Ritter in 1955
|Born||February 14, 1902|
New York City, New York, U.S.
|Died||February 5, 1969 (aged 66)|
New York City, New York, U.S.
Thelma Ritter (February 14, 1902 – February 5, 1969) was an American actress, best known for her comedic roles as working-class characters and her strong New York accent. She received six Academy Award nominations for Best Supporting Actress—more than any other actress in that category—and won one Tony Award for Best Leading Actress in a Musical.
Ritter was born in Brooklyn, New York, in 1902, the first child of Charles and Lucy Ritter, both natives of the United States. According to the New York State Census of 1905, her father at that time was a bookkeeper. Ritter's acting career began as a teenager, when she appeared in high-school plays and stock companies. She later received formal training at the American Academy of Dramatic Arts. Although she subsequently struggled to establish a stage career, Ritter decided to take a hiatus from acting to raise her two children—Monica and Joe—by her husband Joseph Moran (whom she married in 1927), who was also an actor, but changed professions in the mid-1930s, opting to become an agent and then an advertising executive.
Ritter did stock theater and radio shows early in her career. Her Broadway credits include UTBU (1965), New Girl in Town (1956), In Times Square (1931), and The Shelf (1926).
Ritter's first movie role was in Miracle on 34th Street (1947). She made a memorable impression in a brief uncredited part, as a frustrated mother unable to find the toy that Kris Kringle has promised her son. Her third role, in writer-director Joseph L. Mankiewicz's A Letter to Three Wives (1949), left a mark, although Ritter was again uncredited. Mankiewicz kept Ritter in mind, and cast her as Birdie in All About Eve (1950), which earned her an Oscar nomination. A second nomination followed for her work in Mitchell Leisen's' ensemble screwball comedy The Mating Season (1951) starring Gene Tierney and John Lund. She enjoyed steady film work for the next dozen years.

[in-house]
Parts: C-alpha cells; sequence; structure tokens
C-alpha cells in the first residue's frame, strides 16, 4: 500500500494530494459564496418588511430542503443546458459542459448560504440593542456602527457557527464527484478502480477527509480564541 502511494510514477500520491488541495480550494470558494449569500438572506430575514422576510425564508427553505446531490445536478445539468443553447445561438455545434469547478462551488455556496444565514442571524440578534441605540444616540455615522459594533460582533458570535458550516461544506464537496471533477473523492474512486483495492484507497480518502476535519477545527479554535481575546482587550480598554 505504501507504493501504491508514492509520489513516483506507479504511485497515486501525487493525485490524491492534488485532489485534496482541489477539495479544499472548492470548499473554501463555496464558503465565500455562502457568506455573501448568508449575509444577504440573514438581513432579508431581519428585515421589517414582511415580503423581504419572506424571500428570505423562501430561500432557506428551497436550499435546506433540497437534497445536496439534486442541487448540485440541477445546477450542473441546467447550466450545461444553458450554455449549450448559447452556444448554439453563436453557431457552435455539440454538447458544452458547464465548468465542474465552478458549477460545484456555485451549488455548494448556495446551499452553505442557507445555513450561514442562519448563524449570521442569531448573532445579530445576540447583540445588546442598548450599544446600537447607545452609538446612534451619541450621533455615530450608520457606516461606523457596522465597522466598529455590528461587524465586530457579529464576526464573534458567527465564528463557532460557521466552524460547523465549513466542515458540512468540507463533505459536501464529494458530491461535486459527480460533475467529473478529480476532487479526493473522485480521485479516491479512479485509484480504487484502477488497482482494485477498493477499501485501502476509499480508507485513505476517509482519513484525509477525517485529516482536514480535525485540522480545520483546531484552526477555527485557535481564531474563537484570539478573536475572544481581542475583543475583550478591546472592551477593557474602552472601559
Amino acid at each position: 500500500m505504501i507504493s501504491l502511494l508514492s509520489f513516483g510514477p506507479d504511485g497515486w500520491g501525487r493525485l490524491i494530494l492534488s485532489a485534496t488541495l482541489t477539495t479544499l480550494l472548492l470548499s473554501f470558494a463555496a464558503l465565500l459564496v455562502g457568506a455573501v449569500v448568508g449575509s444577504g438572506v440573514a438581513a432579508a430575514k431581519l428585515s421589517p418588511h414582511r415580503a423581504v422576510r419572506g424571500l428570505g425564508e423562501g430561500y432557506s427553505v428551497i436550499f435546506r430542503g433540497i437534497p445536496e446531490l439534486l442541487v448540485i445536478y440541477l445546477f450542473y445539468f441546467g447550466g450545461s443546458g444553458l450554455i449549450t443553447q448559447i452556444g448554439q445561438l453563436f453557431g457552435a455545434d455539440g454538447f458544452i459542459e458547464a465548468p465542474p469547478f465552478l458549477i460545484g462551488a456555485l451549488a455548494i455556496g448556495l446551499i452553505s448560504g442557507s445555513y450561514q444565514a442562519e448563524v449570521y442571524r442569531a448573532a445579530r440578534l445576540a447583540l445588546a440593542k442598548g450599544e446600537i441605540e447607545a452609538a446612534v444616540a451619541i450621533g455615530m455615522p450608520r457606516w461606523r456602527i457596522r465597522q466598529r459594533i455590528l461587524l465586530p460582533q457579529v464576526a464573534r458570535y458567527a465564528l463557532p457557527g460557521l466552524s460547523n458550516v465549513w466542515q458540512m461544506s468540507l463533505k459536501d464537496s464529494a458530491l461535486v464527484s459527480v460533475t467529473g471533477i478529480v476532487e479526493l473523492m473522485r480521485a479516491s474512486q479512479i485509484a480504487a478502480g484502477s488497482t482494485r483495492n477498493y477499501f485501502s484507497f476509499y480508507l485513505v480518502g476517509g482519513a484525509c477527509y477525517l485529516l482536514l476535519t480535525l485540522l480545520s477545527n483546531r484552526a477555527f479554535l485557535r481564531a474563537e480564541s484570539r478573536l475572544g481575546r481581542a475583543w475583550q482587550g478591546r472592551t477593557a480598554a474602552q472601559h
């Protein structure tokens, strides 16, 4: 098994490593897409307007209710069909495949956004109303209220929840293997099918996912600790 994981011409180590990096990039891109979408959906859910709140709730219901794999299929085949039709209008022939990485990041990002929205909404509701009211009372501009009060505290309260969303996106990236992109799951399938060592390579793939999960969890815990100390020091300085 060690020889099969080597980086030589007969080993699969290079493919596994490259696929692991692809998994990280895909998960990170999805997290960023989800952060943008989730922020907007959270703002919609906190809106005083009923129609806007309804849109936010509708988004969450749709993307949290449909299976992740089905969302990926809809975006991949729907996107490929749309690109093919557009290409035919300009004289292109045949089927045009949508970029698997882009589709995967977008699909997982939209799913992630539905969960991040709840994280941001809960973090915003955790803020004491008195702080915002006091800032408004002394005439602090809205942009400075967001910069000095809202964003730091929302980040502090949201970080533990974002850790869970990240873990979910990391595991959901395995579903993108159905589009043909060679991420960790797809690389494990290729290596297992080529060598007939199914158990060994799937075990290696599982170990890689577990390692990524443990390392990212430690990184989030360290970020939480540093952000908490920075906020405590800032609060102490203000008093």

She appeared in many of the episodic drama TV series of the 1950s, such as Alfred Hitchcock Presents, General Electric Theater, and The United States Steel Hour. Other film roles were as James Stewart's nurse in Rear Window (1954) and as Doris Day's maid in Pillow Talk (1959). Although best known for comedy roles, she played the occasional dramatic role, most notably in With a Song in My Heart (1952), Pickup on South Street (1953), Titanic (1953), The Misfits (1961), and Birdman of Alcatraz (1962), for which she received her final Oscar nomination.
Awards and nominations
During her career, Ritter was nominated for an Oscar six times, giving her the distinction of being one of the three actresses (tied with Deborah Kerr and Amy Adams) with the second most nominations for the award in an acting category without a win, surpassed only by Glenn Close with seven. The current record for all actors is Peter O'Toole with eight nominations without a win, followed by Richard Burton and Close with seven nominations respectively. Both Kerr and O'Toole received honorary awards from the Academy, however. In 1955, Thelma Ritter co-hosted the Oscar ceremony, notably trading wisecracks with Bob Hope.
Nominated Best Actress in a Supporting Role for:
- All About Eve (1950)
- The Mating Season (1951)
- With a Song in My Heart (1952)
- Pickup on South Street (1953)
- Pillow Talk (1959)
- Birdman of Alcatraz (1962)
Golden Globe Awards
Nominated for Best Supporting Actress for:
|1953||Theatre Guild on the Air||A Square Peg|
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- The New York State Census of 1905", 16th Assembly District, Borough of Brooklyn, Kings County, State of New York, June 1, 1905. Digital copy of original 1905 enumeration page available on FamilySearch, an online genealogical database provided as a public service by The Church of Jesus Christ of Latter-day Saints, Salt Lake City, Utah. Retrieved July 21, 2017.
- Born in 1902 as per Social Security Death Index under the name "Thelma Ritter"
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- Kirby, Walter (March 15, 1953). "Better Radio Programs for the Week". The Decatur Daily Review. p. 46. Retrieved June 25, 2015 – via Newspapers.com.
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